Ahhhhhhhhhhhh, to be fat and happy!

  8. #8
    Still remember those uneven stairs at Wally Wade, and that hill about 7k in on the Washington Duke x-country trail, with great disgust and fear.

  9. #9
    Quote Originally Posted by greybeard View Post
    Core exercizes: Yeesh. With all that core work, how much residual tension is left in those muscles when you are done? What do the back muscles have to overcome to strike that defensive pose we are asking of these guys. that's right, boyz and girls, the residual tension left by all this core work. In addition, you habituate this core work, place it in the core of one's mind, it infuses lots of movements that depend on a soft core, and you have people like Miles getting off balance whenever he tries to head fake.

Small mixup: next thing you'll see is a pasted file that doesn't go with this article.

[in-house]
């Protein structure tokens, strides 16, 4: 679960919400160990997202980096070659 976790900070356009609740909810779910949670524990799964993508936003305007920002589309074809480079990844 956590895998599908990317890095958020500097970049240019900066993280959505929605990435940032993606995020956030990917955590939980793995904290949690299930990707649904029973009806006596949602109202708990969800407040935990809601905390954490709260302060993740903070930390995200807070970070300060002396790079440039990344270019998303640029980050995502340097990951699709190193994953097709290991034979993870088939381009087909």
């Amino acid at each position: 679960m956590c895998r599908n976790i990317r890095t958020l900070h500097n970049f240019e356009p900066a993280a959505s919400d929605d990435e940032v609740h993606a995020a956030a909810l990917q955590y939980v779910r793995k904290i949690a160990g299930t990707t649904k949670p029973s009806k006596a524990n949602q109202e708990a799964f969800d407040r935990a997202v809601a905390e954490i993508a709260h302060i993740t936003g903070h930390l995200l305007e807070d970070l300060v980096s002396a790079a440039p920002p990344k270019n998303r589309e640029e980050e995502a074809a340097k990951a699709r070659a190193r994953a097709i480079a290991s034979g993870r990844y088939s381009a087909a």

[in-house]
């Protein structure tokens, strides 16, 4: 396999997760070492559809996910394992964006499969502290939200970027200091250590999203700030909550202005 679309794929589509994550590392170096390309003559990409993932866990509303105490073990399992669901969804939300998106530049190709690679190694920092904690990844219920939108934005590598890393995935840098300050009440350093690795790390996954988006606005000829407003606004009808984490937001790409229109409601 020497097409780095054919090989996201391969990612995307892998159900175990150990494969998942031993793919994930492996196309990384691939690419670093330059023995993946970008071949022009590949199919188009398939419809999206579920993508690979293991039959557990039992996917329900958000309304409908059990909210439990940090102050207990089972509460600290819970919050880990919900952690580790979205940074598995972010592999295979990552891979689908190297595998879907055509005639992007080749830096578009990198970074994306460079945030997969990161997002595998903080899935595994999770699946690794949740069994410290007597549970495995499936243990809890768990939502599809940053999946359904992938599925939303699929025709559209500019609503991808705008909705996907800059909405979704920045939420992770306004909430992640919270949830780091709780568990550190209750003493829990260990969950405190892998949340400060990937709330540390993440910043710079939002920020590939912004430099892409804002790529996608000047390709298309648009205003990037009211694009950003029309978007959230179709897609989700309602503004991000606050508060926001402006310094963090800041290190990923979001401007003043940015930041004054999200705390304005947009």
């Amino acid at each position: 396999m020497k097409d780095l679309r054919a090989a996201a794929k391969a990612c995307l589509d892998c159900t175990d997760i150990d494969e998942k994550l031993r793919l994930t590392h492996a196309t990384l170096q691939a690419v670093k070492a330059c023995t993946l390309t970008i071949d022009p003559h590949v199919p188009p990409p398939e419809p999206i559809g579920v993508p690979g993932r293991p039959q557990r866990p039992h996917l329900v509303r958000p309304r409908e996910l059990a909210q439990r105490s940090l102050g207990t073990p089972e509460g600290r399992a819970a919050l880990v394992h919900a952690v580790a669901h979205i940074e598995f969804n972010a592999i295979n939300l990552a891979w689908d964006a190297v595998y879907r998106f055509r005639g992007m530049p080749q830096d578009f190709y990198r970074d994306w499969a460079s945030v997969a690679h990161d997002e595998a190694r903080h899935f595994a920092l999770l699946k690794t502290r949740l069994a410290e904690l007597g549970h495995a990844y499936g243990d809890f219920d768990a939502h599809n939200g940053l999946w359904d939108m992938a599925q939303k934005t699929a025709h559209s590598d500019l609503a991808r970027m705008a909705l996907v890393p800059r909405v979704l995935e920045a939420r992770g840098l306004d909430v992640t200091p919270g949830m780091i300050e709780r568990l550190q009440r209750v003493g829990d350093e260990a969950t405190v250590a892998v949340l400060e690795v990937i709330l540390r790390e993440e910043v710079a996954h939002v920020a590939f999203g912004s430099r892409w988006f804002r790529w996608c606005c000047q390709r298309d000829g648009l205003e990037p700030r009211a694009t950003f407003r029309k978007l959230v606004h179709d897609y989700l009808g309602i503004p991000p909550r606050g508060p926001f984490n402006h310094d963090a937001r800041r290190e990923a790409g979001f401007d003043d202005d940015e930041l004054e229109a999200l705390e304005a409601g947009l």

More later.
    I don't think it's meant to suggest that you should do all the core exercises listed all at once. Rather, you choose a group of the core exercises and do those all at the same time...That sounds reasonable to me.

  10. #10
    Quote Originally Posted by greybeard View Post
    I am underwhelmed by most of this.

    Pet peave, the "defensive stance": it makes no sense to me, no athletic move that calls for a straight back does. I don't see how this facilitates good balance, an ability to move in any direction; or quickness. I see in it the contrary in each of these respects.